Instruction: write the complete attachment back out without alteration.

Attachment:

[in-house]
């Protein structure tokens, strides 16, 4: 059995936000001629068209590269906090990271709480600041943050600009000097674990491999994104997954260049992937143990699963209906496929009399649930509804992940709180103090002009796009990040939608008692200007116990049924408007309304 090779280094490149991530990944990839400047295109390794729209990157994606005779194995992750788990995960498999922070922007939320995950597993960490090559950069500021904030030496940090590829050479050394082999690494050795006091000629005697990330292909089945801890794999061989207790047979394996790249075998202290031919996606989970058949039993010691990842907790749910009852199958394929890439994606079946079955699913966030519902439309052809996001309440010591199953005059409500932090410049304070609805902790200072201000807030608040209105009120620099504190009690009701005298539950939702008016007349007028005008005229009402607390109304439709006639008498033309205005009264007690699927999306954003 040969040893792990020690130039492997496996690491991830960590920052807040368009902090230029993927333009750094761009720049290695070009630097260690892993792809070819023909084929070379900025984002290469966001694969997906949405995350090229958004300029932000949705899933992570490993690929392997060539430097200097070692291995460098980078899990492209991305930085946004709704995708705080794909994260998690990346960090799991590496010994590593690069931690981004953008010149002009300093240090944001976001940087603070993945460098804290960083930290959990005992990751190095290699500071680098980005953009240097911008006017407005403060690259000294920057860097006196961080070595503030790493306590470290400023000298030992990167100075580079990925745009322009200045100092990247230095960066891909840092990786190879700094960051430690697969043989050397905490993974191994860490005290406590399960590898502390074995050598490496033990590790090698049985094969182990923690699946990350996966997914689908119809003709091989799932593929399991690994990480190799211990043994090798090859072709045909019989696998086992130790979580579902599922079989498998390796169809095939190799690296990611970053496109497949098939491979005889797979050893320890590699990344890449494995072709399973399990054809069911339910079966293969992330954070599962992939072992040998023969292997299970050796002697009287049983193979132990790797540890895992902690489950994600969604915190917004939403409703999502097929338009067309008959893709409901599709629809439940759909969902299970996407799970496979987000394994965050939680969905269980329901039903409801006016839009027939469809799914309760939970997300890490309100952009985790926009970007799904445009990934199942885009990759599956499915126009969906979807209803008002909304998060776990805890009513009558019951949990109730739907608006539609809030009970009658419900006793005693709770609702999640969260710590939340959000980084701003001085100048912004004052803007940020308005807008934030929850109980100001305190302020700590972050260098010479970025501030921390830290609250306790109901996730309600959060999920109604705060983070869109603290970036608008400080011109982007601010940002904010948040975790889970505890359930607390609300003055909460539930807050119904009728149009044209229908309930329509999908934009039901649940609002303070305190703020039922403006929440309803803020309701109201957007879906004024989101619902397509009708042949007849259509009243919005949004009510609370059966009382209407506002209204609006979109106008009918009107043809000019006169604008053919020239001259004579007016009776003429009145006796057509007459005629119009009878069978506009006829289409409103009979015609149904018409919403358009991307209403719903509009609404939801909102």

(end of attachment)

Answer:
[in-house]
């Protein structure tokens, strides 16, 4: 059995936000001629068209590269906090990271709480600041943050600009000097674990491999994104997954260049992937143990699963209906496929009399649930509804992940709180103090002009796009990040939608008692200007116990049924408007309304 090779280094490149991530990944990839400047295109390794729209990157994606005779194995992750788990995960498999922070922007939320995950597993960490090559950069500021904030030496940090590829050479050394082999690494050795006091000629005697990330292909089945801890794999061989207790047979394996790249075998202290031919996606989970058949039993010691990842907790749910009852199958394929890439994606079946079955699913966030519902439309052809996001309440010591199953005059409500932090410049304070609805902790200072201000807030608040209105009120620099504190009690009701005298539950939702008016007349007028005008005229009402607390109304439709006639008498033309205005009264007690699927999306954003 040969040893792990020690130039492997496996690491991830960590920052807040368009902090230029993927333009750094761009720049290695070009630097260690892993792809070819023909084929070379900025984002290469966001694969997906949405995350090229958004300029932000949705899933992570490993690929392997060539430097200097070692291995460098980078899990492209991305930085946004709704995708705080794909994260998690990346960090799991590496010994590593690069931690981004953008010149002009300093240090944001976001940087603070993945460098804290960083930290959990005992990751190095290699500071680098980005953009240097911008006017407005403060690259000294920057860097006196961080070595503030790493306590470290400023000298030992990167100075580079990925745009322009200045100092990247230095960066891909840092990786190879700094960051430690697969043989050397905490993974191994860490005290406590399960590898502390074995050598490496033990590790090698049985094969182990923690699946990350996966997914689908119809003709091989799932593929399991690994990480190799211990043994090798090859072709045909019989696998086992130790979580579902599922079989498998390796169809095939190799690296990611970053496109497949098939491979005889797979050893320890590699990344890449494995072709399973399990054809069911339910079966293969992330954070599962992939072992040998023969292997299970050796002697009287049983193979132990790797540890895992902690489950994600969604915190917004939403409703999502097929338009067309008959893709409901599709629809439940759909969902299970996407799970496979987000394994965050939680969905269980329901039903409801006016839009027939469809799914309760939970997300890490309100952009985790926009970007799904445009990934199942885009990759599956499915126009969906979807209803008002909304998060776990805890009513009558019951949990109730739907608006539609809030009970009658419900006793005693709770609702999640969260710590939340959000980084701003001085100048912004004052803007940020308005807008934030929850109980100001305190302020700590972050260098010479970025501030921390830290609250306790109901996730309600959060999920109604705060983070869109603290970036608008400080011109982007601010940002904010948040975790889970505890359930607390609300003055909460539930807050119904009728149009044209229908309930329509999908934009039901649940609002303070305190703020039922403006929440309803803020309701109201957007879906004024989101619902397509009708042949007849259509009243919005949004009510609370059966009382209407506002209204609006979109106008009918009107043809000019006169604008053919020239001259004579007016009776003429009145006796057509007459005629119009009878069978506009006829289409409103009979015609149904018409919403358009991307209403719903509009609404939801909102």